The Passion of John the Baptist


Venerable Bede has a thoughtful homily on the death of John the Baptist, whose head was cut off by order of Herod, at the prompting of his wife Herodias. The story told in Mark 6 is a dramatic tale of revenge and loyalty, and we celebrate it today as a feast of the church. The Church calls it “The Passion of John the Baptist” because it’s like the Passion of Jesus.

Bede says John’s story was noticed by heaven, where things are judged differently than here on earth.  If John had remained silent about Herod’s conduct, perhaps he could have gained a few peaceful years of life.

“His persecutor had demanded not that he should deny Christ, but only that he should keep silent about the truth. Nevertheless, he died for Christ. Does Christ not say: I am the truth?”

John’s death prefigured the death of Jesus Christ, Bede says; because of the values both of them valued, they were unjustly killed.

He preached the freedom of heavenly peace, yet was thrown into irons by ungodly men; he was locked away in the darkness of prison, though he came bearing witness to the Light of life.”

But heaven notices– not the span of our lives– but how we live them, speaking the truth.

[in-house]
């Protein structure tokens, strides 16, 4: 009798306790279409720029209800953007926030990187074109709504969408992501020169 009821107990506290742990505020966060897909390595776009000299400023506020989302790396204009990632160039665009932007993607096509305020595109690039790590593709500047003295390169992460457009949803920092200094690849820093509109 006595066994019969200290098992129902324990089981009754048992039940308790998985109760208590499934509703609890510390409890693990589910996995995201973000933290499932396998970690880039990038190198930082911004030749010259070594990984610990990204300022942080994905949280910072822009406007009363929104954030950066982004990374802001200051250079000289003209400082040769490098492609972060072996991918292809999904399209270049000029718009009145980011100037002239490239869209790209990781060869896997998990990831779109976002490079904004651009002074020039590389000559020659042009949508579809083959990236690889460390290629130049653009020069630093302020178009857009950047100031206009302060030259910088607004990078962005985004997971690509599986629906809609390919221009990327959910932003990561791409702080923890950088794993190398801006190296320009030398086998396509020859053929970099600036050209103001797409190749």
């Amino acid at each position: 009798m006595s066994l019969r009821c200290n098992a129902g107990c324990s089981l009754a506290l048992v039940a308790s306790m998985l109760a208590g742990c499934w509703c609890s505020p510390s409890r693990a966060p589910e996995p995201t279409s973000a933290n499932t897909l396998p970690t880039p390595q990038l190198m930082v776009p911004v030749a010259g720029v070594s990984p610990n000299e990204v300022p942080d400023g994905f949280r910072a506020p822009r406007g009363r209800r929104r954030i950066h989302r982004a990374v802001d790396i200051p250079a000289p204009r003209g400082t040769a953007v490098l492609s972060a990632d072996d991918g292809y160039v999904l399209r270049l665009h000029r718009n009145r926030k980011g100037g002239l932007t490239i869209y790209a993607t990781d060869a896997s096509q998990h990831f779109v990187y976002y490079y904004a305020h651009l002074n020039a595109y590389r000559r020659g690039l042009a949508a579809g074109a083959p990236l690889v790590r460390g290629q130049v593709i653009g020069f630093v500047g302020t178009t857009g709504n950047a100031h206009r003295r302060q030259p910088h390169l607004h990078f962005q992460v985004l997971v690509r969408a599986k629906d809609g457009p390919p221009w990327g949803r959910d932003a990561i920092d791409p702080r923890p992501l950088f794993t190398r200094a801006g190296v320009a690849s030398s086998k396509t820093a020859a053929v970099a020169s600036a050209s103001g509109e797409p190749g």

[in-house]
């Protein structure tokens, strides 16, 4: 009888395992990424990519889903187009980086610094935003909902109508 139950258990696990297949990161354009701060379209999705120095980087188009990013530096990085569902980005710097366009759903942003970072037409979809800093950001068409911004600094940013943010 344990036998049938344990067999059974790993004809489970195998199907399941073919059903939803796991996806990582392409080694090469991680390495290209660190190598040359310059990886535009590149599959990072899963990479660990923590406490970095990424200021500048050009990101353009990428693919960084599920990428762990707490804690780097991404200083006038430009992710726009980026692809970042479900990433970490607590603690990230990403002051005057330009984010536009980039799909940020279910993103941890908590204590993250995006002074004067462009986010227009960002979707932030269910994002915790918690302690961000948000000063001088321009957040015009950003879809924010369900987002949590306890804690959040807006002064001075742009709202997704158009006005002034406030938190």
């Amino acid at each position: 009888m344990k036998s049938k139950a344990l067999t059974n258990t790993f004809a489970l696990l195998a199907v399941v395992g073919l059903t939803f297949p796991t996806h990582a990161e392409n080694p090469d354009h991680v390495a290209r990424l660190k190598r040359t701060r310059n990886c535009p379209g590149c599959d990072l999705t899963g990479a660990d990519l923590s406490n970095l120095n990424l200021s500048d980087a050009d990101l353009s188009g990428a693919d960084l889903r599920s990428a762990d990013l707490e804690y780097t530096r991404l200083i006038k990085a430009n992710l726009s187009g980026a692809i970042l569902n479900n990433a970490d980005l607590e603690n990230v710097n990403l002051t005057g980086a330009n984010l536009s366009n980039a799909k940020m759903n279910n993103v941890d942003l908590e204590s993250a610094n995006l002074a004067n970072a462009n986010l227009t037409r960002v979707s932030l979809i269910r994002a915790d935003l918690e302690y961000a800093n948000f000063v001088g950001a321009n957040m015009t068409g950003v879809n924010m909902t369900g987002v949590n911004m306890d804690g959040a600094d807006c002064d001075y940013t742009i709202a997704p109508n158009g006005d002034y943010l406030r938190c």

Filed under Religion

2 responses to “The Passion of John the Baptist

  1. jim

    sOMETIMES it is very hard to speak the truth, when the crowd is moving
    the other way, this is especially true today when we talk about the rights of
    citizens and immigrants…there needs to be a balance, but more there needs
    to be truth…when we vet new people coming here to live. Today in Italy some of the migrants accepted there are now working in the rubble
    of the earthquake to help rebuild and possibly save more lives.
    one newsperson asked an immigrant why they were doing this…
    he answered “Italy was most kind in welcoming us, and now this
    part of Italy needs us in truth , so we are helping our new country”
    does not truth ” pop up ” in the most amazing places.

  2. What matters is– not the span of our lives– but how we live them, speaking the truth. This reminds me of the dash, the ~~~ line we see between the birth date and date of death on grave markers. The dash is the time we lived life and that’s the time we have to love God and others.

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